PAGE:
Retail M&A Declines in Q1 2016
The U.S. retail and consumer sector experienced a decline in mergers and acquisitions during the first quarter of 2016, with deal volume and value decreasing during the quarter compared to quarter-four 2015 and quarter-one 2015, according to the first-quarter 2016 U.S. Retail and Consumer Deals insights report from PwC. In total, 231 retail and consumer deals (including 169 deals with undisclosed values) were announced during quarter-one 2016, totaling $23.7 billion in value. Food and beverage (including alcohol) deals led the market in terms of volume. The decline from quarter-one 2015 was mostly driven by the Kraft-Heinz merger for $53.1 billion in the first quarter of 2015, the largest deal in the sector’s history.
But regardless of the slow quarter, retail and consumer deal activity has been strong. According to the report, total transaction value for 2015 surpassed the $100 billion mark for the third year in a row, reaching $236.6 billion and setting a new five-year high, anchored by strong mega-deal activity—transactions that exceed $1 billion. The retail and consumer sector comprised approximately 12 percent of total U.S. deal volume in 2015, with deals in the food and beverage subsector continuing to drive activity in the retail and consumer sector.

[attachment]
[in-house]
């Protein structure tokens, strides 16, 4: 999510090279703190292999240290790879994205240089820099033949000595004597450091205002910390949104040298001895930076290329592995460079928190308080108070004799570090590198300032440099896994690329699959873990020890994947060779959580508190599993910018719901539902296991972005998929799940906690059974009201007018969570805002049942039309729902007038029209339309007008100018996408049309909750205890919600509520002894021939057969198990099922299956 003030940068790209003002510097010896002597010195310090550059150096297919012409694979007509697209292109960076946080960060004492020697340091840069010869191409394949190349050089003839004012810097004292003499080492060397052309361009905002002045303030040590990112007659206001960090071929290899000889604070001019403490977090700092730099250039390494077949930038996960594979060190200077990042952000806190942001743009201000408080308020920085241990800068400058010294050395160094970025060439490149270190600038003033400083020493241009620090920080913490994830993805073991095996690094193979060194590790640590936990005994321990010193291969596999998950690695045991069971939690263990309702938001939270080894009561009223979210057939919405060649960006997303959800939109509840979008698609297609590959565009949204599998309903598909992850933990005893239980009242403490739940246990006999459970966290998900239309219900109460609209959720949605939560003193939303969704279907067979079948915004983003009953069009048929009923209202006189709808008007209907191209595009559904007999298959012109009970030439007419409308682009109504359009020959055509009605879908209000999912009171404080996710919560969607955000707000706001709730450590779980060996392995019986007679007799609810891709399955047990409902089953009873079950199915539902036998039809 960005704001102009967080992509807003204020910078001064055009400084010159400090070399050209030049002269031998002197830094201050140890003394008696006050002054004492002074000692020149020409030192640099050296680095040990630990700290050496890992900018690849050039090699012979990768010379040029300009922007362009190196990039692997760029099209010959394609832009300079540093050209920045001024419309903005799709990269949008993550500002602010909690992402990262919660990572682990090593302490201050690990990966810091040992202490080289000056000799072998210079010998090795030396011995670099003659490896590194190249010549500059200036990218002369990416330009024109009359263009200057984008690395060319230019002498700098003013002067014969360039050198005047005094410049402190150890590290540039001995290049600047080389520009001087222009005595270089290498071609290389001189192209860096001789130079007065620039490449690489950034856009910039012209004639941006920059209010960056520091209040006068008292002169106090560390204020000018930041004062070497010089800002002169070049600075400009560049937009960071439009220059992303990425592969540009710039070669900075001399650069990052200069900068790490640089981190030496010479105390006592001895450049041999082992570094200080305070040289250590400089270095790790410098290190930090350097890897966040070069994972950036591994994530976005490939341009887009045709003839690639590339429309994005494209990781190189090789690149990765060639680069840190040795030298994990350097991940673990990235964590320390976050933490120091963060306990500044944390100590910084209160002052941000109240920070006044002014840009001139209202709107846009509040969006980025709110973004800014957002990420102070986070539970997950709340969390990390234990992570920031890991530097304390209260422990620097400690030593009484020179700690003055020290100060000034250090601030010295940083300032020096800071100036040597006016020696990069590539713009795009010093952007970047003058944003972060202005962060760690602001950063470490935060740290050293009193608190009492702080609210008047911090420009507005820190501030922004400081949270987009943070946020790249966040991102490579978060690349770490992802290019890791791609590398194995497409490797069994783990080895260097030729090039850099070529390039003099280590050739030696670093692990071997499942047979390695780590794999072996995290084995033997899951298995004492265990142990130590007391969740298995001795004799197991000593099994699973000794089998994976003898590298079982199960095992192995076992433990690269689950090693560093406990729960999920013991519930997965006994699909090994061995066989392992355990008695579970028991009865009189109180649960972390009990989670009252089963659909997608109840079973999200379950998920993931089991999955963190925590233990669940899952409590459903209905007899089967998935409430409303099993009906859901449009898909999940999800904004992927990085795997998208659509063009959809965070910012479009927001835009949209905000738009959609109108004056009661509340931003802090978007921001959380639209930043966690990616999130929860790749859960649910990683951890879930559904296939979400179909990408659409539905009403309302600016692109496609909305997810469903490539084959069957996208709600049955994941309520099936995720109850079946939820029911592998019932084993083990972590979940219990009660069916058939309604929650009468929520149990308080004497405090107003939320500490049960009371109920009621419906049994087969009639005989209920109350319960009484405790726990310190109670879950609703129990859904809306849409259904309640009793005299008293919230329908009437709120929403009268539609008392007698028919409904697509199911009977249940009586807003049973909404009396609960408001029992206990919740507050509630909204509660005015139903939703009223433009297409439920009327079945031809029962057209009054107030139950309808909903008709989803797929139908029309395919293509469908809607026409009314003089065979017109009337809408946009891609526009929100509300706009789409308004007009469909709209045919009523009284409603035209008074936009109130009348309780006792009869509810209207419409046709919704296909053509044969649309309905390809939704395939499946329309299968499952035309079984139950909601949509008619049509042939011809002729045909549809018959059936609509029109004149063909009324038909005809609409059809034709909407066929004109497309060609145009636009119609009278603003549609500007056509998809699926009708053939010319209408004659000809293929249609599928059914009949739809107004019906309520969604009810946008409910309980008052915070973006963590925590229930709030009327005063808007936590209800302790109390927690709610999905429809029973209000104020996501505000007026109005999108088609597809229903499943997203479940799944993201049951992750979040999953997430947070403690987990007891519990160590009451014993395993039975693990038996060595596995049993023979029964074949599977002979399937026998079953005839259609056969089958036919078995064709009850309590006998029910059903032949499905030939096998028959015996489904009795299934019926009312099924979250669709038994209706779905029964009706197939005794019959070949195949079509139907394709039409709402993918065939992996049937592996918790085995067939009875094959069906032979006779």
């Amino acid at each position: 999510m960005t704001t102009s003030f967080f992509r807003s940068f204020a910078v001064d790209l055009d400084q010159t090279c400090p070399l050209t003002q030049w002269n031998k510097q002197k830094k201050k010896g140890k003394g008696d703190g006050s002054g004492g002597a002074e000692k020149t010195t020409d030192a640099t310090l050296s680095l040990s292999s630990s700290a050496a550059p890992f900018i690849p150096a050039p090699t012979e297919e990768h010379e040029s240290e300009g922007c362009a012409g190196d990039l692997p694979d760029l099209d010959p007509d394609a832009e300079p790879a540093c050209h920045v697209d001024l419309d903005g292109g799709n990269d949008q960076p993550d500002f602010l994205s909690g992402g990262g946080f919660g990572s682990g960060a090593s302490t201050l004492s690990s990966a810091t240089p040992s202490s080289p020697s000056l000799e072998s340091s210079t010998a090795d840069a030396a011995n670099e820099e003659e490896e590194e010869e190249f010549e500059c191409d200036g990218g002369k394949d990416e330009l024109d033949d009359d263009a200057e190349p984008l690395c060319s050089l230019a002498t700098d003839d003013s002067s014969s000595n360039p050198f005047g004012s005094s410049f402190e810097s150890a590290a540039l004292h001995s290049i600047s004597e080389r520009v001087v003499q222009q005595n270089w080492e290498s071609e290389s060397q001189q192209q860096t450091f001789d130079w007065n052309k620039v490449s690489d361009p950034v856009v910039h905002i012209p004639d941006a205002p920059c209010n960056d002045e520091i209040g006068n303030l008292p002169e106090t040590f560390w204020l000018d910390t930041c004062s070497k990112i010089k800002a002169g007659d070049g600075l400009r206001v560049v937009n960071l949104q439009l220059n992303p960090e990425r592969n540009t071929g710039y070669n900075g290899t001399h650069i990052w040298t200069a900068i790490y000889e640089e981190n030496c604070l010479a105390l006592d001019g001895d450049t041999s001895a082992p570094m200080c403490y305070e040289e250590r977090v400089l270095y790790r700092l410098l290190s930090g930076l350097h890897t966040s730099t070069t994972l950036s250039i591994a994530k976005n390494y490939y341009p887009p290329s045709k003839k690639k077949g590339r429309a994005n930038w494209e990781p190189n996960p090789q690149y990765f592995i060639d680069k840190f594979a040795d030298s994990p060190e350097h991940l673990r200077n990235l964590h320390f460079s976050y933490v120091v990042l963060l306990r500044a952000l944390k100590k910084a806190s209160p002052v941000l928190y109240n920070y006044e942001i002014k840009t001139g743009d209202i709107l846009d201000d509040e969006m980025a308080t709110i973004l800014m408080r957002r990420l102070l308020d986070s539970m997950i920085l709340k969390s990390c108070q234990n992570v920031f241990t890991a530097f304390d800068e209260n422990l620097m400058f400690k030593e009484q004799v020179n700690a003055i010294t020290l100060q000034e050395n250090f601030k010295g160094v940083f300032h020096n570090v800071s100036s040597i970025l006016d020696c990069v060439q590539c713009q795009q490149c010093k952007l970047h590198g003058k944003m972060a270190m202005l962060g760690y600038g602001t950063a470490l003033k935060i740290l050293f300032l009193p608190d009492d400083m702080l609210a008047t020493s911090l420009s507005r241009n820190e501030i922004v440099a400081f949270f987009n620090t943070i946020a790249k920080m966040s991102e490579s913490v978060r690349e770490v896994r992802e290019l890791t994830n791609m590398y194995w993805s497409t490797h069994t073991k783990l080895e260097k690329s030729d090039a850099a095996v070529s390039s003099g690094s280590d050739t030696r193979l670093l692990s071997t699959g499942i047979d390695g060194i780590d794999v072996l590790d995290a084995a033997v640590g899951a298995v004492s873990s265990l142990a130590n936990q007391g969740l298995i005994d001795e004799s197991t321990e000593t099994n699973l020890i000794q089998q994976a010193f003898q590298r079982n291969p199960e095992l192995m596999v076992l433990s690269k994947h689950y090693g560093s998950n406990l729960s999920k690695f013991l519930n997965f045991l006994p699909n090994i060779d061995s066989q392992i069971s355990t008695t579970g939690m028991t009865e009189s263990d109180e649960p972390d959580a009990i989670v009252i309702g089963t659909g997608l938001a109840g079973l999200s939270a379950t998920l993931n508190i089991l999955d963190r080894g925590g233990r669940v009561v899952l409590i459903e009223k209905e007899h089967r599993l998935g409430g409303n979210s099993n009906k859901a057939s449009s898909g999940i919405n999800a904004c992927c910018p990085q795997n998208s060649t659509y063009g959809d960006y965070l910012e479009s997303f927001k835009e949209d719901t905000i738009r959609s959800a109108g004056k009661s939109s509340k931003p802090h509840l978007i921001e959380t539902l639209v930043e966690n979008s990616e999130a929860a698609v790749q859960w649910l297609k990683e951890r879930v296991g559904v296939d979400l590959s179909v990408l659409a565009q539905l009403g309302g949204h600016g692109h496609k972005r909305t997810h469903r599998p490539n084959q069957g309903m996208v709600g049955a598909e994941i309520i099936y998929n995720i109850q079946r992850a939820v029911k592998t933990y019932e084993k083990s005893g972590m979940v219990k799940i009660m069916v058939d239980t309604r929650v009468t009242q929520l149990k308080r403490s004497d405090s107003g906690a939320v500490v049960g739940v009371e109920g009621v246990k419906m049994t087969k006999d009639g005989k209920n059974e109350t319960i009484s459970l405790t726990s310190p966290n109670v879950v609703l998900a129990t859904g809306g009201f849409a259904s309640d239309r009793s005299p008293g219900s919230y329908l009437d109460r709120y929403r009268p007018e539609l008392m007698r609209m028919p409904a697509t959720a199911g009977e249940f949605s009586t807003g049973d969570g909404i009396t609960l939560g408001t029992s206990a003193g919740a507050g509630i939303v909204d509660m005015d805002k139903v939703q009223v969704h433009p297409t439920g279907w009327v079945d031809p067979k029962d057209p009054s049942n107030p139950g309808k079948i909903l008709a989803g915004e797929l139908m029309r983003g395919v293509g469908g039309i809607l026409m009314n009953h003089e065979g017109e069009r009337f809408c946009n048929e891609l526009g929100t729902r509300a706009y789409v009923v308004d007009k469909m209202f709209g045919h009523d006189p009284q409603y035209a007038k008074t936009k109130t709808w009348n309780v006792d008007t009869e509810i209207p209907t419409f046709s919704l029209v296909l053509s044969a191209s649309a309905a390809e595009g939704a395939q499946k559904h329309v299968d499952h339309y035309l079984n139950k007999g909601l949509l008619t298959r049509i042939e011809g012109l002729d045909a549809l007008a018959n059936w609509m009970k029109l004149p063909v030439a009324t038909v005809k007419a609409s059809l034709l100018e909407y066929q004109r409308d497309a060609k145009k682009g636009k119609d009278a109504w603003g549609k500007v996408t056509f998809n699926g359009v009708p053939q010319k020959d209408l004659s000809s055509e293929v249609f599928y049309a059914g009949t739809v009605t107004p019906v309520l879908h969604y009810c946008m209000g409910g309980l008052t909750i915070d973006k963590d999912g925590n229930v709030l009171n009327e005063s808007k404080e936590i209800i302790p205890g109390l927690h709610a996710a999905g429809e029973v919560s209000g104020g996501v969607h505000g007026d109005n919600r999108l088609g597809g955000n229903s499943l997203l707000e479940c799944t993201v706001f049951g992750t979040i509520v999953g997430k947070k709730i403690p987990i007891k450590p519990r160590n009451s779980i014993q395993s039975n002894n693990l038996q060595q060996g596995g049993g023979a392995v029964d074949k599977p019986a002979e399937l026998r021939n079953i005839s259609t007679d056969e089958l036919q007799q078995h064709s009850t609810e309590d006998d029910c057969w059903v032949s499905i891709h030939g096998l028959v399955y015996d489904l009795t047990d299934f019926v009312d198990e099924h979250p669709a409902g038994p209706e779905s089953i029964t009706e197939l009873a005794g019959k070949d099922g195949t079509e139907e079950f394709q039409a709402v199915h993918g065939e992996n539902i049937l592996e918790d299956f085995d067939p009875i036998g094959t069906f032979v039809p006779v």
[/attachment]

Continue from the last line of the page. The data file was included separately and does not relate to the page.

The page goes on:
“Despite a slow start to the year, the retail and consumer deals market is favorable,” said Leanne Sardiga, PwC’s U.S. retail and consumer deals leader, “although companies will likely continue to be challenged by global economic uncertainty and the valuation gap between buyers and sellers.”
Specifically in the consumer packaged goods market, retailers are being impacted by several themes, including continued pressure from shareholder activists and monetization of their real estate assets, Sardiga tells Retail Leader.
“Shareholder activists will continue to put pressure on CPG companies to more assertively articulate and execute on a focused strategy and efficient operations,” she explains. “These activists can be a source of different perspectives on their businesses and opportunities to enhance shareholder value.”
Sardiga also notes that companies are increasingly looking to monetize real estate holdings through non-recourse financing, sale leasebacks and, more recently, spinoffs of real estate and REIT conversions. Companies will need to continually reassess the best possible value of their locations and facilities.
“Companies should ensure they carefully assess their existing businesses in line with growth opportunities and prudent capital management,” she states. “Some of this growth and capital will need to come through acquisitions, alliances and exiting less-strategic divisions and product lines.”